March 20, 2013
The best tournament of the year is under way. I’ve already filled out my NCAA Tournament bracket – thrown it away – and filled out a new one. But I don’t like this one either. Time to start over and make a final attempt. But before I do, there are a few things I’m going to keep in mind.
A No. 5 seed is going down. You can take that to the bank. The hard part is figuring out which one it will be. UNLV looks like the obvious choice because they have a rematch with Cal and it’s only about an hour away from the Bears’ campus. VCU could be in trouble if Akron wasn’t going to play without their star point guard. So the Oklahoma State Cowboys better be on upset alert because they have to play an Oregon team that is better than its 12 seed.
We also know that there is probably going to be a double-digit seed in the Sweet 16. Some of the best candidates are Colorado, Bucknell, Oregon, Middle Tennessee St., Minnesota, and Iowa St. Look for two of these teams to make it to the second weekend. It’s Bucknell and Iowa St. in my bracket.
The Mountain West Conference will have a good showing. Five teams got in (New Mexico, UNLV, San Diego St., Colorado St. and Boise St.) and all five will win at least one game..starting with the Broncos on Wednesday night. The SEC, on the other hand, will struggle to find a W. Florida should get one but that could be it.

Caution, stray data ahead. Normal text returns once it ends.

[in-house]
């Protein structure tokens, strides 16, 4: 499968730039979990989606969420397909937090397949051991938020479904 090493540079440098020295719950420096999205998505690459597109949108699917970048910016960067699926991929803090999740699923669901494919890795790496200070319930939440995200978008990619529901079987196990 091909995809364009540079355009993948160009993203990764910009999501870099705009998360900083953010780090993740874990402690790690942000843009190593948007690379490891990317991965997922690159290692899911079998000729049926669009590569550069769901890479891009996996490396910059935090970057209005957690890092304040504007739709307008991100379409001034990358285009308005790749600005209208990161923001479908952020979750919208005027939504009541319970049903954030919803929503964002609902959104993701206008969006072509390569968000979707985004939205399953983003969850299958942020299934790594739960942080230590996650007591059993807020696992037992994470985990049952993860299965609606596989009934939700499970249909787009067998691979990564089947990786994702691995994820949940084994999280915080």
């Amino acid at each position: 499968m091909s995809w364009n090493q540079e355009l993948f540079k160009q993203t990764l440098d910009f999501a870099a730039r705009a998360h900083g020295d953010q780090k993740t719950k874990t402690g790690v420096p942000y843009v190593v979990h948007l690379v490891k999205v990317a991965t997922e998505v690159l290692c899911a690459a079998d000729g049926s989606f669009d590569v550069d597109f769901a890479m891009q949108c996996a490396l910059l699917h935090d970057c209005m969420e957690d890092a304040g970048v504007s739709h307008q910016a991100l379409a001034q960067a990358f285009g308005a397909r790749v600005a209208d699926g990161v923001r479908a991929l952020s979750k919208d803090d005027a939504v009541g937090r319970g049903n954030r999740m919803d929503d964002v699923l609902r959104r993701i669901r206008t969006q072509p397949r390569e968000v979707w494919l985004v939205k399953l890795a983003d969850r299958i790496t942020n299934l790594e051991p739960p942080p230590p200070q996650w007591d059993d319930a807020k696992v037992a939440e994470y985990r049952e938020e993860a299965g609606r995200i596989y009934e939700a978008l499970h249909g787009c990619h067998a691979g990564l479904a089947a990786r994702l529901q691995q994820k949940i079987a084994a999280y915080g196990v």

The key to a successful bracket is to avoid picking teams to make a deep run and then they fall to an early-round upset. That’s going to be tough this year with how even the field appears to be. Here’s one team to avoid in each region…Florida, Syracuse, Ohio State and Duke.
All four No. 1 seeds have reached the Final Four just one time in history. Don’t expect it to happen again this year. Which top team will make it to Atlanta? The last nine national champs have had blue for a school color so I will take Gonzaga and Kansas to win their regions. I’ll take St. Louis to shock the top-seeded Louisville Cardinals and win the Midwest. And if I’m sticking with blue then I guess its Marquette out of the East Region. And I better be right. I can’t afford another finish at the bottom of the office pool or I’m the one that’s going to be blue.
March 19, 2013
NCAA March Madness is officially upon us as our minds, and our desks, are now cluttered with a plethora of brackets.
With bragging rights on the line for the next year, selecting the perfect upsets along the way play a huge factor in the end result.
Everyone loves an underdog and this year the field of 68 is as wide open as it’s ever been. Say what you want in regards to the way the NCAA governs college athletics, the NCAA basketball tournament is the cat’s meow.
The parity in men’s college basketball is gorgeous and the look of Cinderella has now changed. No longer does a Cinderella have to have a lower seed or be from a small conference. In fact, it’s just the opposite.